In Calgary, Irving manages to acquire an old practice sled, as the Jamaicans have never been in an actual bobsled. The Jamaicans are looked down upon by other countries, in particular the East German team whose arrogant leader, Josef, tells them to go home, resulting in a bar fight. The team resolves to view the contest more seriously, continuing to train and improve their technique. They qualify for the finals, but are briefly disqualified. At the primary judge meeting, a frustrated Irving immediately confronts his former coach from the '72 Olympic Winter Games Kurt Hemphill, now a primary judge of the '88 Olympic Winter Games, for disqualifying the Jamaicans for his mistake. He confesses that he made the biggest mistake in his life and resorted to cheating by hiding weights underneath the sled to make it run faster. Irving’s 1972 Gold Medals were revoked and he embarrassed his country with the scandal. He says that if Hemphill wants revenge, just punish him and not his team. He begs Hemphill to let the Jamaicans qualify and represent their country in the Olympics. Later, the judges overturn their decision and the Jamaicans are back in.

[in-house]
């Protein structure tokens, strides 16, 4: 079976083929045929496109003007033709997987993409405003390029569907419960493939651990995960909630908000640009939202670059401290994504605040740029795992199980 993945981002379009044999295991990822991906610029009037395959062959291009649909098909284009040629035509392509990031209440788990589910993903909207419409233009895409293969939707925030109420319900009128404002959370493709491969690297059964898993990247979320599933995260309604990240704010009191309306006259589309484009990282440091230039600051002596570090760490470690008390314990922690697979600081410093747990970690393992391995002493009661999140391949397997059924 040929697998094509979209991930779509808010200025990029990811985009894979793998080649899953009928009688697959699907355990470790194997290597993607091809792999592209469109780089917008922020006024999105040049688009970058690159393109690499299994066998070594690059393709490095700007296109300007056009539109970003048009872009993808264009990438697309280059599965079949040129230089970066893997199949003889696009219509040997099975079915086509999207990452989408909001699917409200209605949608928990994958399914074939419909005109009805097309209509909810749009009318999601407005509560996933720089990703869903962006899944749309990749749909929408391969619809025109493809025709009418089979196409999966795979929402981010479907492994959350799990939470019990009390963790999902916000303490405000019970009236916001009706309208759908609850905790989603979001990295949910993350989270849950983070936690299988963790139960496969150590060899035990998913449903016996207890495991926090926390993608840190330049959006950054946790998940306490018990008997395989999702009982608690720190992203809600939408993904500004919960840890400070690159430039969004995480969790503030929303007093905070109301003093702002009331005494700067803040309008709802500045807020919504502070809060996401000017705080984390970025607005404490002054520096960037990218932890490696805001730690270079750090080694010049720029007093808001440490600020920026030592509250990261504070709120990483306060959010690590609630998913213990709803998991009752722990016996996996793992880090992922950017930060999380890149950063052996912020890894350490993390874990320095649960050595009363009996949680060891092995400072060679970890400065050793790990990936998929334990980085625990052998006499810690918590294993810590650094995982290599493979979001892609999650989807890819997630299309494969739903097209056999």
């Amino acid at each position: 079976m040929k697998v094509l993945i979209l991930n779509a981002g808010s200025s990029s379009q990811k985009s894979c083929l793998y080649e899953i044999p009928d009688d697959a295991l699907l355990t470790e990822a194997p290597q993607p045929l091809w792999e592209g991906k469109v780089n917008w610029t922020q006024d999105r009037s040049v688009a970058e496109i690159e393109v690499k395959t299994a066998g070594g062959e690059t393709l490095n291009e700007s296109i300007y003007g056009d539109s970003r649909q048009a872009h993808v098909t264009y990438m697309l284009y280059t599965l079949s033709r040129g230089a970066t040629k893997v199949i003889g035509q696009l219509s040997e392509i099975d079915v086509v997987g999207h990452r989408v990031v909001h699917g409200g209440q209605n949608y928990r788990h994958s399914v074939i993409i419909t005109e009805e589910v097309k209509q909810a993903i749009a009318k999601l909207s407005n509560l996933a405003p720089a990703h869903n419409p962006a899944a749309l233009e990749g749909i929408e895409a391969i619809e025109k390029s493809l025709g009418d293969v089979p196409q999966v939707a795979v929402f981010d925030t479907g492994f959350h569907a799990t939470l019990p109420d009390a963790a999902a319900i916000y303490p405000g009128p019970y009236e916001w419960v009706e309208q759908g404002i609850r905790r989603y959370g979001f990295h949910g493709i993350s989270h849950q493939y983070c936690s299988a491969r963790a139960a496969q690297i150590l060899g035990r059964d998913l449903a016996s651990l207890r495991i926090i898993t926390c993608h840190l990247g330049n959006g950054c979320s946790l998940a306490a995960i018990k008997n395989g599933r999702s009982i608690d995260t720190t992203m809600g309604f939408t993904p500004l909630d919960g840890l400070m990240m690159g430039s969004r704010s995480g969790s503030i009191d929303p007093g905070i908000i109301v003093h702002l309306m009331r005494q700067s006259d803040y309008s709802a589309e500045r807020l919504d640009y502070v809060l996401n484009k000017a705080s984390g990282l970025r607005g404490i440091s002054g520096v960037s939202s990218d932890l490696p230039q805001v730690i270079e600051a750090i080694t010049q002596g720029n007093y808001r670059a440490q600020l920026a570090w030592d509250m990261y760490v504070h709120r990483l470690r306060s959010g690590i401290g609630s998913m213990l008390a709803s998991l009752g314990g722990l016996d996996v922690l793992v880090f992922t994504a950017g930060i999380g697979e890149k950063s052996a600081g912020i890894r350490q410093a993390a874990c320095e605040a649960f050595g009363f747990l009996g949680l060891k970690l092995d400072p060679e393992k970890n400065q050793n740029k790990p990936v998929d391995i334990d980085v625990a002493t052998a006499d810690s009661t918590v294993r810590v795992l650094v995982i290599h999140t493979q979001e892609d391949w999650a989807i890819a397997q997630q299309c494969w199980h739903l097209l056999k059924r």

The Jamaicans' first day on the track results in more embarrassment and a last place finish. Sanka convinces Derice to stop copying qualities of the Swiss team. Once the team develops their own style, the second day proves; the Jamaican team finishes with a fast time which puts them in eighth position. Later, Irving tells Derice the truth about his past and convinces him to think of himself as a champion even if he doesn't win the gold, saying, "A gold medal is a wonderful thing, but if you're not enough without it, you'll never be enough with it."